Friday, December 8, 2006

Stevie Wonder



Stevie's mum was frightened for her blind son's safety when the family moved to tough neighborhood so she kept him home and the talented boy took to making music. From beating pots and pans to playing at the local church he soon grew into a local sensation. The ten year old music boy wonder came to the attention of Berry Gordy (founder of Motown) who signed him on the spot. Disappointingly the first couple of recordings was less successful then expected then Gordy hit on the idea of releasing one of Stevie's live songs. The pressing was too long for one side and so the B side became Fingertips Part 2. The song topped both R & B and pop charts and was the beginning of a brilliant musical career.



In the US he was known as Little Stevie Wonder. Stevie's influences in music were aroused listening to radio station WCHB and his favorites were Johnny Ace, Little Walter, The Coasters and Nat King Cole. His style was somewhat catholic especially for someone so young.







Although Berry Gordy did not allow him to record his own songs in the earlier years, he was mindful of the major talent he had signed. Talented youngsters seldom lasted more than a couple of hit records before they fell from favor but not so Stevie Wonder. The team of Stevie (tune) with Clarence Paul (vocal duet), Hank Crosby (arrangements) and Sylvia Moy (lyrics) was to prove a winning forum. At the time when the singer’s voice was breaking, he sang in duet with Clarence Paul. Wonder also had problems remembering some of the lyrics which Clarence had no problem with, and subsequently led the vocals. Eventually Stevie broke with his usual song writing team, and the resulting Sign sealed delivered (I'm yours), registered his biggest hit today. It was penned in combination with his mother Lula, Lee Garrett and Syreeta Wright.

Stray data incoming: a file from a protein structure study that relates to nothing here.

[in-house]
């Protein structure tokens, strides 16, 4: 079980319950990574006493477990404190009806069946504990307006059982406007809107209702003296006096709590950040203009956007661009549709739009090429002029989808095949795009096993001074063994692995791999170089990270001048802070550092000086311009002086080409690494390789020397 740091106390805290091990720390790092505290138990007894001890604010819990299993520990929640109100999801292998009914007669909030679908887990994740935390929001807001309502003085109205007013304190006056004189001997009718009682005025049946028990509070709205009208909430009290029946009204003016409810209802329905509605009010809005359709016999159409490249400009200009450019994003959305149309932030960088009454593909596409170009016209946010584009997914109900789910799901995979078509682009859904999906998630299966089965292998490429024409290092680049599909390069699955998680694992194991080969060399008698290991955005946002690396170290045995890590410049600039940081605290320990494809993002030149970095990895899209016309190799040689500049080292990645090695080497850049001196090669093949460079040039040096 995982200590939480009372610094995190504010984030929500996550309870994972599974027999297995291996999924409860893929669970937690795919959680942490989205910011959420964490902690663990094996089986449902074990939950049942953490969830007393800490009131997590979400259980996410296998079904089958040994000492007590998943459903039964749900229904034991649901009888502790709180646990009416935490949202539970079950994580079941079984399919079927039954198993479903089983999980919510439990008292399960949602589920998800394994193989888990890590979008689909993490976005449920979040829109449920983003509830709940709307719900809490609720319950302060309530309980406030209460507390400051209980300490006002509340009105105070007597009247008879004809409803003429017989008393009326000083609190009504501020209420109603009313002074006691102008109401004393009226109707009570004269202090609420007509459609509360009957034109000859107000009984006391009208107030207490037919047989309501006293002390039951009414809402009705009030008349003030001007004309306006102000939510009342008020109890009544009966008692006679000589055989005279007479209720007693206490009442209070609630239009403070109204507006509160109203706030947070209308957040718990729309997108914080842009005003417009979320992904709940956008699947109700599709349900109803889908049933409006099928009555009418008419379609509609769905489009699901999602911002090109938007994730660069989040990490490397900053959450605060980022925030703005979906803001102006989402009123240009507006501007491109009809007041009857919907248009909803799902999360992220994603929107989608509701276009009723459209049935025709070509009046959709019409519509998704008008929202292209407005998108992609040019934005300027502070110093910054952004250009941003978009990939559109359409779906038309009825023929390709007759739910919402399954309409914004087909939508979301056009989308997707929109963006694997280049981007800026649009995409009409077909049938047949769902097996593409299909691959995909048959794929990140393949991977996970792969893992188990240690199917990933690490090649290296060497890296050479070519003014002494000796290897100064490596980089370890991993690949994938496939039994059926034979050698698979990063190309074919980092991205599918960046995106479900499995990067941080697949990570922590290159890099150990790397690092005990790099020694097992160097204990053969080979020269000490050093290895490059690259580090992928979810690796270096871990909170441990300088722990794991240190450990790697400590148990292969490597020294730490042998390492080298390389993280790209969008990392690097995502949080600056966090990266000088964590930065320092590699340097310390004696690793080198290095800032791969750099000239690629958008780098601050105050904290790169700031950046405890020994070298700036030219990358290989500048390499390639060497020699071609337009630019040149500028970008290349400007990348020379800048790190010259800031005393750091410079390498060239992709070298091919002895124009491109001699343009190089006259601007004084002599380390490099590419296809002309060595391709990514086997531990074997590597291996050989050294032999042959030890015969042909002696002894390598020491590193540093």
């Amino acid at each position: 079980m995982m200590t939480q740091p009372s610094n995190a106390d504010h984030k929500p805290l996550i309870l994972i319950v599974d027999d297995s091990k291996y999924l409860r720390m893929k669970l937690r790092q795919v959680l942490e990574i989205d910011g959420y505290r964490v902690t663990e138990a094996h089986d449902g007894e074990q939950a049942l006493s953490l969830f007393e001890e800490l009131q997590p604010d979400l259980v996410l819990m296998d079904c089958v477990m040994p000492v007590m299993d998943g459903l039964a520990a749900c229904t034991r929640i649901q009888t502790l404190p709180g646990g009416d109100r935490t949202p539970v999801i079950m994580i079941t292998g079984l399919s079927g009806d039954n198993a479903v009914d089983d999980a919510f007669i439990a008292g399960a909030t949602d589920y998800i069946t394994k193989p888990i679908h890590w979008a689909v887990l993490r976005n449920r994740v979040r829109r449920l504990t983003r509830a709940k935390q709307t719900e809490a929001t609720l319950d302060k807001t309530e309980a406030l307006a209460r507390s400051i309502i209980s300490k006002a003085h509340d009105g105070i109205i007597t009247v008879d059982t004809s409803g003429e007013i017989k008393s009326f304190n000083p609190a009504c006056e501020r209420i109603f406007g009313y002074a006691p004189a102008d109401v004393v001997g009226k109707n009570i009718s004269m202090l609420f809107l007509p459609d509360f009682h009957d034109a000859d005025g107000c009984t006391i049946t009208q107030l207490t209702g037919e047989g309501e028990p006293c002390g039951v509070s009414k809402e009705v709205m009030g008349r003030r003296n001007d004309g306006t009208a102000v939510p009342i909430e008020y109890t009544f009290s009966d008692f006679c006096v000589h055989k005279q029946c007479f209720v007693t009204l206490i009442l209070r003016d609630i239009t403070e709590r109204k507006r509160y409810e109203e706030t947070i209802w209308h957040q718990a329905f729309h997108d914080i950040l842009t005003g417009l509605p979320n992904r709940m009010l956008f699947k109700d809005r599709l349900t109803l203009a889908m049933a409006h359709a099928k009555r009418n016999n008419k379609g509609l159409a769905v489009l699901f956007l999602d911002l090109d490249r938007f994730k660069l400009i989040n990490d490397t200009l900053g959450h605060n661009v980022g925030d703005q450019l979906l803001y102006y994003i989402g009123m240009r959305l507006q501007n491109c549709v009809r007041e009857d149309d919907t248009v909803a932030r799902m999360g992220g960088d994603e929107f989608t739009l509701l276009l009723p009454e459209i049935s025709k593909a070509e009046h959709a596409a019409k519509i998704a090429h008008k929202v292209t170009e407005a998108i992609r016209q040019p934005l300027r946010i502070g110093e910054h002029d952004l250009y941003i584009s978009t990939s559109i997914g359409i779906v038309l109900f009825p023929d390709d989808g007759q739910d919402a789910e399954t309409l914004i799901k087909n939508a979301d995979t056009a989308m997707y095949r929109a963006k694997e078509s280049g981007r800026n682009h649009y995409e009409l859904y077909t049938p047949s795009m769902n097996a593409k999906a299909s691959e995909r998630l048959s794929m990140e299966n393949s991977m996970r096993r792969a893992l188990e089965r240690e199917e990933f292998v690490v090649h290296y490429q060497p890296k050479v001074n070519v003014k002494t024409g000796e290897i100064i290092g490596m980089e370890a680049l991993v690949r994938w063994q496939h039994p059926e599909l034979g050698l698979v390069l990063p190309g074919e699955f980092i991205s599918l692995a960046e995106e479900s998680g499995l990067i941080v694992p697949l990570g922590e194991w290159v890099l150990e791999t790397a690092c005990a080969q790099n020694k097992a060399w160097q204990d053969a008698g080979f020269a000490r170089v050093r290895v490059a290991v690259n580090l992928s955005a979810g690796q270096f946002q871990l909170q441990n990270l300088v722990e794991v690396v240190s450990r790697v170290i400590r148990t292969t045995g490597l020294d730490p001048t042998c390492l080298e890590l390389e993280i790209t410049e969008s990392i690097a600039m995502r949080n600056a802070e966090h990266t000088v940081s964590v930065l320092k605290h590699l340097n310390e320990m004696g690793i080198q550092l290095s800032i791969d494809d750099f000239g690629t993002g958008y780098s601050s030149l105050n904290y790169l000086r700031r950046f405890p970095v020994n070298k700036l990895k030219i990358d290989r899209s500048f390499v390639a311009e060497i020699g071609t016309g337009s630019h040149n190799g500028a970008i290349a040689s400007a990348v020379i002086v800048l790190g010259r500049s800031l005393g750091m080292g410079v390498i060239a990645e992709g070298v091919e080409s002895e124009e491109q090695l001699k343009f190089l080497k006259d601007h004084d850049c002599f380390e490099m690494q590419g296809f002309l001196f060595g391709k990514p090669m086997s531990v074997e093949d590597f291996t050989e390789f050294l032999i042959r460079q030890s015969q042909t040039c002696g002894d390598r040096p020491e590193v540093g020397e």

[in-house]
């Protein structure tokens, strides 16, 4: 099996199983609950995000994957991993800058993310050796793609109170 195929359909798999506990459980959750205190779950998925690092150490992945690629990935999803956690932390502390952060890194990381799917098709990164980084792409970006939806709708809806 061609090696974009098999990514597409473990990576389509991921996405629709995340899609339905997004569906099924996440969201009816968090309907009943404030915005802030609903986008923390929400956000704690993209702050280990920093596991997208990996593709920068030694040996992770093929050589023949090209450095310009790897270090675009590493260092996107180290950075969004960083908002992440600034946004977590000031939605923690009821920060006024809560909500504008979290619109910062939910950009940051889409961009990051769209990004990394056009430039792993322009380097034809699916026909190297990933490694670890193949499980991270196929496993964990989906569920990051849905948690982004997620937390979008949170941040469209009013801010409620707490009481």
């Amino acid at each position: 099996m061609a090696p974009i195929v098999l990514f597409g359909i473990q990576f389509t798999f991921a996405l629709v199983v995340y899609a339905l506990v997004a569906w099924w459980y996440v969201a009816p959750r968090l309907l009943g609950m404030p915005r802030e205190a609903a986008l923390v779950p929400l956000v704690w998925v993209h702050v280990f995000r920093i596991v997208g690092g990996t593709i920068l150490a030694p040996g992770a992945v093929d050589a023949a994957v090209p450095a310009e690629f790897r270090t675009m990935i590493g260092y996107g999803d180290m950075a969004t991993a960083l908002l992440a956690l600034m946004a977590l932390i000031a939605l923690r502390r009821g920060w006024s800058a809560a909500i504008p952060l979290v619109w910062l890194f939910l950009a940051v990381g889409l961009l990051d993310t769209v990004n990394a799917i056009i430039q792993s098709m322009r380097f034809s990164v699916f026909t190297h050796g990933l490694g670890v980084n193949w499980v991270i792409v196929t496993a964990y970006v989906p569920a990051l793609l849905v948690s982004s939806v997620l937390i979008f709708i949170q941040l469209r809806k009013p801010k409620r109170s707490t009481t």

When he reached 21, Stevie Wonder changed his style to incorporate Arp and Moog synthesizers. He had spent hours practicing at the Electric Lady studios and once he felt he had mastered the instrument, he and Syreeta Wright began to write again. A new contract with Motown saw Stevie with greater artistic freedom, including what tracks would go on his albums, when he would tour, and what musicians would travel with him. In 1972 the album, Music of the mind was released.



In 1972 Stevie chose to support the Rolling Stones Tour of the US which really opened his music to a wider audience. The tour coincided with the release of a new album, Talking Book. The Stones fans loved the new Stevie Wonder, now dressed in African robes and beaded hairstyle, his album went platinum.



Stevie Wonder was keen to explore music and attempted to use it to make social comment. Disillusioned by the hypocrisy and social inequality of contemporary American society he wrote the songs for his new album called Innervisions. Some of his best lyrics appear on this album.



A near death experience due to a road accident meant a new change of direction for Stevie Wonder who started to pursue other interests in his music.



Stevie Wonder continues to record and perform.




Worth a listen:
Fingertips Part 2 (1963)
Hey Harmonica Man (1964)
Uptight (Everything's Alright)(1965)
I was made to love her (1967)
For once in my live (1968)
My Cherie Amour (1969)
Yesterday Yester me (1969)
Signed sealed delivered (I'm yours)(1970)
Love having you around (1972)
You are the sunshine of my life (1972)
Living in the City (1973)
Ebony and Ivory (1982)
Happy Birthday
I just called to say I love you.

No comments: